Briefing

Could Putin really face a war crimes trial?

President Biden called Russian President Vladimir Putin a "war criminal" in mid-March, after Russian forces bombed Ukrainian hospitals, schools, and a theater with "children" written in large letters in Russian outside. But as Russia retreated from towns like Bucha, in northern Ukraine, scenes of torture, brutalization, and the execution of civilians were revealed. Other Western leaders started publicly agreeing with Biden's assessment. 

"You may remember I got criticized for calling Putin a war criminal," Biden said Monday. Well, "you saw what happened in Bucha. He is a war criminal. But we have to gather the information" and "all the detail so this can have an actual war crimes trial." A senior Pentagon official noted Wednesday that "while Bucha certainly and rightly has captured the world's attention, it's not the first time in these last 41 days or 42 days of conflict where the Russians have been committing war crimes and it's not the first example of brutality, as brutal as it is."

The chief prosecutor of the International Criminal Court (ICC), British lawyer Karim Khan, said Monday that he is opening an investigation into potential war crimes in Ukraine, building on an investigation stretching back to Ukraine's Maidan revolution in November 2013, and Ukrainian investigators are already gathering evidence to be used in a potential trial. 

How does prosecuting war crimes work, and what are the odds Putin or any other Russians will face trial for the atrocities in Ukraine?

What are war crimes?
Believe it or not, "even wars have rules," the International Committee of the Red Cross explains. "The rules of war, or international humanitarian law, set out what can and cannot be done during an armed conflict." The core of these laws is enshrined in the Geneva Conventions (1949) and their Additional Protocols, though their roots stretch back centuries earlier. 

The conventions plus other treaties making up international humanitarian law (IHL) "set out limits to war, offering protection to civilians, and parameters as to what is acceptable and what isn't on the battlefield and beyond," the Red Cross says. Basically, "you do not attack civilians. You limit as much as you can the impact of your warfare on women and children, as well as on other civilians. You treat detainees humanely. You do not torture people." These rules are universal, and serious violations are known as war crimes.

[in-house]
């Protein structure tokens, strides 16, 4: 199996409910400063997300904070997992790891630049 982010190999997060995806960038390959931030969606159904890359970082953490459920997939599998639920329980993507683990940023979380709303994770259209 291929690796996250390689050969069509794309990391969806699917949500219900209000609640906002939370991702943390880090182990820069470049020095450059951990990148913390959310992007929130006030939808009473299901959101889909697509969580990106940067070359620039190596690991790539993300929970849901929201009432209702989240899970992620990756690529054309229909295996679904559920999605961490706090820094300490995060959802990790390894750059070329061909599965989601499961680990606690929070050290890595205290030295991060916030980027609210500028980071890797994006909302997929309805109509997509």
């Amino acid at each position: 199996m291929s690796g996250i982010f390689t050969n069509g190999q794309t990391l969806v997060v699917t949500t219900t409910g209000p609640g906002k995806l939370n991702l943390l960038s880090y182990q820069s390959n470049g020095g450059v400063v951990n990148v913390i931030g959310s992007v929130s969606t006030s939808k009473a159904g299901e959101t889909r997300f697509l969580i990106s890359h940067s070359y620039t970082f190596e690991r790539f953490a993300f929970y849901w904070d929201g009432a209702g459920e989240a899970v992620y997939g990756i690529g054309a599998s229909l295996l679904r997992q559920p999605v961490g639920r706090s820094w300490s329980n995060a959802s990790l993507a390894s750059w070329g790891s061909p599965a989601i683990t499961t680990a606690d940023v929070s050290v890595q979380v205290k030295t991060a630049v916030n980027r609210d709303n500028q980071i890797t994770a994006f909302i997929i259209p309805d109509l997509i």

Who prosecutes these crimes?
Today, the ICC and International Court of Justice are charged with upholding the laws of war, with the ICJ responsible for disputes between nations and the ICC prosecuting individuals who aren't being tried by national courts. Ukraine has filed a case against Russia at the ICJ, but if that court rules against Russia, the body to enforce any punishment would be the United Nations Security Council, over which Russia holds veto power, BBC News reports

The International Criminal Court is meant to be the permanent successor to a series of ad hoc international war crimes tribunals, starting with the Nuremberg Trials of leading Nazis between 1945 and 1949, followed closely by similar trials for 28 Japanese war criminals in Tokyo. "And in these trials, some new concepts were introduced, particularly the idea of a crime against humanity," or "the intentional targeting of a particular group of people, of civilians, in order to eliminate them," Roger Cohen explains in Wednesday's New York Times "The Daily" podcast.

"So these trials were held and they resulted in convictions in many cases," Cohen said. "And that was really the beginning of the serious thought about setting down international rule[s]."

Have there been any other one-off tribunals?
Yes, most famously for Serbia's war crimes in Bosnia after Yugoslavia broke up and for the 1994 Rwanda genocide. After the Nuremberg Trials, there "was a very, very long pause of about a half century during which no International Criminal Court or international tribunal was set up that could prosecute anyone using this new range of laws that had emerged from the horrors and the Holocaust of World War II," Cohen explains. "So in essence, during the Cold War, you just had a big gap, a big vacuum during which, having established the laws, nobody seemed prepared to act on them."

Bosnia shocked Europe out of this slumber, Cohen adds, but one big "lesson of the last 20, 30 years that came out of the Bosnian trials" is that "to get the evidence to bring a defendant to court, to go through all the investigation, is painstakingly difficult."

How do prosecutors gather evidence?
As with any other crime, investigators travel to the scene and gather forensic evidence, documents, first-hand accounts of atrocities, and other evidence — about 300 people gave testimony against Bosnian leader Slobodan Milosevic, Cohen notes

In Bucha, investigators couldn't begin the "gruesome work" of cataloging the horrors, securing the site, and bringing in forensic experts "to look at the remains one by one," until the Russians had left, Human Rights Watch's Andrew Stroehlein tells Politico. "For us, it's slow and steady wins the race," he added. "That means collecting evidence that's going to stand scrutiny in national courts and elsewhere."